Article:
It outlines the growing attention around European Commissioner for Justice Viviane Reding’s latest crusade: increasing quotas for the percentage of women in the executive boardroom.
The European Parliament advised EU businesses last week to increase numbers of women in their boardrooms by next year or face a mandatory quota of 40% by 2020. While their recommendation is still non-binding at the moment, should voluntary efforts to increase female representation at the highest levels of EU businesses fail by next year, they encourage the European Commission to table legislation to make it binding. And here is where Commissioner Reding steps in.
As the FT points out, she has a tough job ahead. While some countries such as France, the Netherlands and Spain support binding quotas – Norway already has them – some expect the UK and others to resist. Social legislation has always been an uphill battle in Europe and this will be no exception. Yet if anyone can do it (I’m agreeing with the FT here), Viviane Reding can. You can keep track of the pledges she is collecting here.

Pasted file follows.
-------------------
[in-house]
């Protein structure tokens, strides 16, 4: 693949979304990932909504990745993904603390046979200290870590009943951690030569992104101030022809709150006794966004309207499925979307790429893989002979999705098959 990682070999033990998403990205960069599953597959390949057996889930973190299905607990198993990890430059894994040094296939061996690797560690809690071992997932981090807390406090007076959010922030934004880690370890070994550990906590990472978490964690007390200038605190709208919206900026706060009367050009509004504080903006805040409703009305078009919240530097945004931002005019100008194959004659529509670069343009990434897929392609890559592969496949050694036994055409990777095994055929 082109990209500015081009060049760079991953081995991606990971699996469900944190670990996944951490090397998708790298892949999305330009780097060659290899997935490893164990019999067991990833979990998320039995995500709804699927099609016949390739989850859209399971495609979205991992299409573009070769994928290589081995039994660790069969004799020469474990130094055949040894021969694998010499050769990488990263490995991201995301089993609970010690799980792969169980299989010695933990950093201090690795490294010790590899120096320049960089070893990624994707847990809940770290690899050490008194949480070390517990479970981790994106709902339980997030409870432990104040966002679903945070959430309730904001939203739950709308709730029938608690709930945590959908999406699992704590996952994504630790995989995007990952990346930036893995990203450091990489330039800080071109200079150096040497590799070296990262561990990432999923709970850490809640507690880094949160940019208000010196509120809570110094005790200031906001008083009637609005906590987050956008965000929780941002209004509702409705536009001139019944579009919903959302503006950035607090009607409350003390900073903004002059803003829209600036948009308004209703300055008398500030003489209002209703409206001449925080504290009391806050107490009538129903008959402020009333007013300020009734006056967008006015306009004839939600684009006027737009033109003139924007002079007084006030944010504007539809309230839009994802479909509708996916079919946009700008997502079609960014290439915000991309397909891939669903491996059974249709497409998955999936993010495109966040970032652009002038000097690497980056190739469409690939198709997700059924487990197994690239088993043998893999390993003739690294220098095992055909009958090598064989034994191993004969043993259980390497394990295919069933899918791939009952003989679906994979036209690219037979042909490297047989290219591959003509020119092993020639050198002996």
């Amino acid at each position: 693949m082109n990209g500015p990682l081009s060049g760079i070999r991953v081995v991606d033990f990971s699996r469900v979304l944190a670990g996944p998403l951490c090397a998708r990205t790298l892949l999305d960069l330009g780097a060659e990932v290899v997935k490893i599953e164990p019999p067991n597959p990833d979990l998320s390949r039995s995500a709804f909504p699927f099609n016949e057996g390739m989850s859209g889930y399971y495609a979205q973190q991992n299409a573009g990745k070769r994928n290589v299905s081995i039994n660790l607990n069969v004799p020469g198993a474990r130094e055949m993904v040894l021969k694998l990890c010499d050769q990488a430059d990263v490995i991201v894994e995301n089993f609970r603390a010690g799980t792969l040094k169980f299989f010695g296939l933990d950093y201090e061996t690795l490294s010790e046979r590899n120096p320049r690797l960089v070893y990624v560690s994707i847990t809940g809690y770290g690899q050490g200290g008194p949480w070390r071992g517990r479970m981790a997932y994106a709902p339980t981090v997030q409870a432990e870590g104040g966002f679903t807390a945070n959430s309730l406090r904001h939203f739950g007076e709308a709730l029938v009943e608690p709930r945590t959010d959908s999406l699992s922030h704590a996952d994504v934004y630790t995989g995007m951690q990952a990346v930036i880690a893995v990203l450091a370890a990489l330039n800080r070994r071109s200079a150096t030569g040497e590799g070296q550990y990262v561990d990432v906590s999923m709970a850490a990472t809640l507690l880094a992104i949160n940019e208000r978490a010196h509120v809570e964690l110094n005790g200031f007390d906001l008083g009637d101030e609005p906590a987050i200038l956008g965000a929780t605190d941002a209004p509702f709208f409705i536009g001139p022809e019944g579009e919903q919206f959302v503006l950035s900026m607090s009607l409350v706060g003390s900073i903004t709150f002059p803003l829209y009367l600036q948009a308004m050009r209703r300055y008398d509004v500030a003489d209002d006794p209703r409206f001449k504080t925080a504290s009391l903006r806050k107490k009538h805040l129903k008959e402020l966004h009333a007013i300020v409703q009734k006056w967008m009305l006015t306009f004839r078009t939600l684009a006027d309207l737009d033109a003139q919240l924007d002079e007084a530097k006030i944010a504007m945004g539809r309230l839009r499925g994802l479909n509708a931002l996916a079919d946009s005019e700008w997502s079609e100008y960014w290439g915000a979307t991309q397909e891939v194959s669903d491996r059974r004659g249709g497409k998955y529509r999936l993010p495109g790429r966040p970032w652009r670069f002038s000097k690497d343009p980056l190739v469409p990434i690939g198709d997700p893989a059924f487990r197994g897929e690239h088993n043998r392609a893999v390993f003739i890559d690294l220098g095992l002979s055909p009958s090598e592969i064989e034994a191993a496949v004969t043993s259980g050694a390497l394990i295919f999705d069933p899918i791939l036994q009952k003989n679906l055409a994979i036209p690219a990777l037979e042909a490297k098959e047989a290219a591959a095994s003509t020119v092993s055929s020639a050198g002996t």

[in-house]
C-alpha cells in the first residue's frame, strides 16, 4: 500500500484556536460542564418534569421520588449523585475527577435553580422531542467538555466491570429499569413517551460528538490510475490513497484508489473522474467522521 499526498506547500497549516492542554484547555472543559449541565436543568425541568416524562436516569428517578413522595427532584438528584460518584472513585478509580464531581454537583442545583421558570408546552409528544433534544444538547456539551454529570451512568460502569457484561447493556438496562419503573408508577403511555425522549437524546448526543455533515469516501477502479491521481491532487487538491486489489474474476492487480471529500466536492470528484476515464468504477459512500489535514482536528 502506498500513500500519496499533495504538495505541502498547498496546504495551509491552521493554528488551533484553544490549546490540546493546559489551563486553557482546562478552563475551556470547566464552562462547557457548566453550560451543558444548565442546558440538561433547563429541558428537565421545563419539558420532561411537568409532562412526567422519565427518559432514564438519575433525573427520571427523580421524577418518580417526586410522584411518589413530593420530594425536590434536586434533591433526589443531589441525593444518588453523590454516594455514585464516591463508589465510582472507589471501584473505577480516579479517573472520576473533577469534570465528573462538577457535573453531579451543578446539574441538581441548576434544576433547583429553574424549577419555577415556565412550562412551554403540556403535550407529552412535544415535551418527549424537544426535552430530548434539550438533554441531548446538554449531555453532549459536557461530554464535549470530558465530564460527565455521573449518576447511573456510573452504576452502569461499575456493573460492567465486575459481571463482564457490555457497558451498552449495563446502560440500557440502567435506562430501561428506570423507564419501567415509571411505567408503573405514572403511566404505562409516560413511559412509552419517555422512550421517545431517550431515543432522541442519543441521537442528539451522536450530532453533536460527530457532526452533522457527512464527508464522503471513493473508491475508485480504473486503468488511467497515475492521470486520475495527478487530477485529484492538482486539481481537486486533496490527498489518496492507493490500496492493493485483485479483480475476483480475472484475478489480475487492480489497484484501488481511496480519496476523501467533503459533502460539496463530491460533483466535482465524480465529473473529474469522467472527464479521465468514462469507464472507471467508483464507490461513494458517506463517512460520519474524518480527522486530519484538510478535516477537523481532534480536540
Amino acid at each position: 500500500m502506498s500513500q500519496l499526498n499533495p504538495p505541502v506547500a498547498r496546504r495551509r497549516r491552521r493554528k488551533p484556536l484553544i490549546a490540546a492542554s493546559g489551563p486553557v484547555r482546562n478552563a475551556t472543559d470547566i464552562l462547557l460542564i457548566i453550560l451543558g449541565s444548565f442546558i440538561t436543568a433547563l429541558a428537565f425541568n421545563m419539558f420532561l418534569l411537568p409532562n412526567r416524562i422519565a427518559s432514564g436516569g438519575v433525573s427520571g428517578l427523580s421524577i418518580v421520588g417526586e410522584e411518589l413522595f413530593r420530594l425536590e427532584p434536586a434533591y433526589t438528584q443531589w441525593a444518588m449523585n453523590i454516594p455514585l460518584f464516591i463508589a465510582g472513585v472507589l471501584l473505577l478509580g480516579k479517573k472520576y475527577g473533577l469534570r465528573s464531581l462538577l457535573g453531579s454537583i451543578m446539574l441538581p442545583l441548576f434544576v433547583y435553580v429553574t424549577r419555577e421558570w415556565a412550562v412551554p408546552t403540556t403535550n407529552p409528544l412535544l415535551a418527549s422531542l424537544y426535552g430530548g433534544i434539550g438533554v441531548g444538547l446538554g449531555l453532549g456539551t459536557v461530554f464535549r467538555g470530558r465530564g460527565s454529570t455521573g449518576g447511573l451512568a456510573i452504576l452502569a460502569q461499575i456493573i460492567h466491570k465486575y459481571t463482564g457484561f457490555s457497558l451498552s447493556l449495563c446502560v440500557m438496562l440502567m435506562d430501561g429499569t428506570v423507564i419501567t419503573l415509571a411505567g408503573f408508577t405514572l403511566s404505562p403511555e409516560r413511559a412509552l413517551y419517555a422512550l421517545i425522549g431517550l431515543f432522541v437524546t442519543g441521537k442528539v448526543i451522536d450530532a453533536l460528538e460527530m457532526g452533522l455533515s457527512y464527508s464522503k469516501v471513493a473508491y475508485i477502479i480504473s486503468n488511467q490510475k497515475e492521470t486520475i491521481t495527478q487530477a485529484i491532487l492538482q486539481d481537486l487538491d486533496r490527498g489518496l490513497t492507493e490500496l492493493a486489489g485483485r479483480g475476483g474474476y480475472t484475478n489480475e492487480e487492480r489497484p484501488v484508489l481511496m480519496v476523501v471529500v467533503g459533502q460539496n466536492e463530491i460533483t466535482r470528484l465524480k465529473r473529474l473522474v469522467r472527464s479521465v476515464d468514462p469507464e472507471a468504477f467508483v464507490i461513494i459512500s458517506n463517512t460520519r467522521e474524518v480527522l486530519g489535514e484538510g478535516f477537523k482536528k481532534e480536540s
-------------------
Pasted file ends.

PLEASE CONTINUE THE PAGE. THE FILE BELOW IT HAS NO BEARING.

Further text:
As a colleague and I just discussed, were we policymakers, we’d be more eager for the social benefits that enable women in the workplace to come through (wide spread access to good childcare, proper maternity & paternity leave, etc). But obviously this isn’t enough.
Bottom line is, I have a general mistrust of quotas – but I more or less support any initiatives that try to even out the playing field…
But let’s open it up: what do you think?
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